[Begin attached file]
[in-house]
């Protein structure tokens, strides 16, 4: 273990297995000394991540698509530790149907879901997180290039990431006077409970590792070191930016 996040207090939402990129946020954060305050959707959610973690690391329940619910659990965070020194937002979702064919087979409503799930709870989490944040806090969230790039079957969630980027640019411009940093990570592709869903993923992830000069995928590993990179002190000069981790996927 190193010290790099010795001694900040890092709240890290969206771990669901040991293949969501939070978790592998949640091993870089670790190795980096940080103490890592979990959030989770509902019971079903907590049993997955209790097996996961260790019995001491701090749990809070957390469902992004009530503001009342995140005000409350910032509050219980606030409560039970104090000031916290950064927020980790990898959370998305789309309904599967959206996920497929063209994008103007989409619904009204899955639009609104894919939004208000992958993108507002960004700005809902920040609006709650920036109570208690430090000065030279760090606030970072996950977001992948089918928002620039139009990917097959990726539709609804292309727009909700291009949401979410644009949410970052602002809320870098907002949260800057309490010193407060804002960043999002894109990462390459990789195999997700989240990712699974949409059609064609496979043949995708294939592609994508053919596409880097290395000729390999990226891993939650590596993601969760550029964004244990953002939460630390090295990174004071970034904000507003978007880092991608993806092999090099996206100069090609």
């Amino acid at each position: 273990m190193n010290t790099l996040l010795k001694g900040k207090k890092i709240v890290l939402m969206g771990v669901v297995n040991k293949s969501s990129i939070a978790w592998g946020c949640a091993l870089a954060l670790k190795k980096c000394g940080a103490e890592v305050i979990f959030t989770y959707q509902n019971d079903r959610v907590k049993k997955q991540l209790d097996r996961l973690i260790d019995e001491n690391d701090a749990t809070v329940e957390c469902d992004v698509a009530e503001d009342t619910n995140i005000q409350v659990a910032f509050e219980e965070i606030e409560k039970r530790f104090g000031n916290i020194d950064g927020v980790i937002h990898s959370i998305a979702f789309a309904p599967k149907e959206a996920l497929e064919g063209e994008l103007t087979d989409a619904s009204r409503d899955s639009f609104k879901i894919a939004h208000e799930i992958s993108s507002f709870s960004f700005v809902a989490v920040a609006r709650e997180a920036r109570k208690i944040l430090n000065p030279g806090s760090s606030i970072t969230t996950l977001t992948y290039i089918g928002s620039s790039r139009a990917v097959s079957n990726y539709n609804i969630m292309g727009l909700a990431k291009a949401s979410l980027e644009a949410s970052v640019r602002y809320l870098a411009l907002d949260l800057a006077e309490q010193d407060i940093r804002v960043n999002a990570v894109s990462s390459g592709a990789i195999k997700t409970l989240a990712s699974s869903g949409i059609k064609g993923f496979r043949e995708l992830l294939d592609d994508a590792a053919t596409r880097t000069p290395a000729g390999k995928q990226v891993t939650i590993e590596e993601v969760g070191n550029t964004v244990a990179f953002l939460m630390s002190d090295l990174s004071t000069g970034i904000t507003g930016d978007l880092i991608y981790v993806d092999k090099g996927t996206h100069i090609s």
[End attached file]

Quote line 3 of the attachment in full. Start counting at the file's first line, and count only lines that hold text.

């Amino acid at each position: 273990m190193n010290t790099l996040l010795k001694g900040k207090k890092i709240v890290l939402m969206g771990v669901v297995n040991k293949s969501s990129i939070a978790w592998g946020c949640a091993l870089a954060l670790k190795k980096c000394g940080a103490e890592v305050i979990f959030t989770y959707q509902n019971d079903r959610v907590k049993k997955q991540l209790d097996r996961l973690i260790d019995e001491n690391d701090a749990t809070v329940e957390c469902d992004v698509a009530e503001d009342t619910n995140i005000q409350v659990a910032f509050e219980e965070i606030e409560k039970r530790f104090g000031n916290i020194d950064g927020v980790i937002h990898s959370i998305a979702f789309a309904p599967k149907e959206a996920l497929e064919g063209e994008l103007t087979d989409a619904s009204r409503d899955s639009f609104k879901i894919a939004h208000e799930i992958s993108s507002f709870s960004f700005v809902a989490v920040a609006r709650e997180a920036r109570k208690i944040l430090n000065p030279g806090s760090s606030i970072t969230t996950l977001t992948y290039i089918g928002s620039s790039r139009a990917v097959s079957n990726y539709n609804i969630m292309g727009l909700a990431k291009a949401s979410l980027e644009a949410s970052v640019r602002y809320l870098a411009l907002d949260l800057a006077e309490q010193d407060i940093r804002v960043n999002a990570v894109s990462s390459g592709a990789i195999k997700t409970l989240a990712s699974s869903g949409i059609k064609g993923f496979r043949e995708l992830l294939d592609d994508a590792a053919t596409r880097t000069p290395a000729g390999k995928q990226v891993t939650i590993e590596e993601v969760g070191n550029t964004v244990a990179f953002l939460m630390s002190d090295l990174s004071t000069g970034i904000t507003g930016d978007l880092i991608y981790v993806d092999k090099g996927t996206h100069i090609s």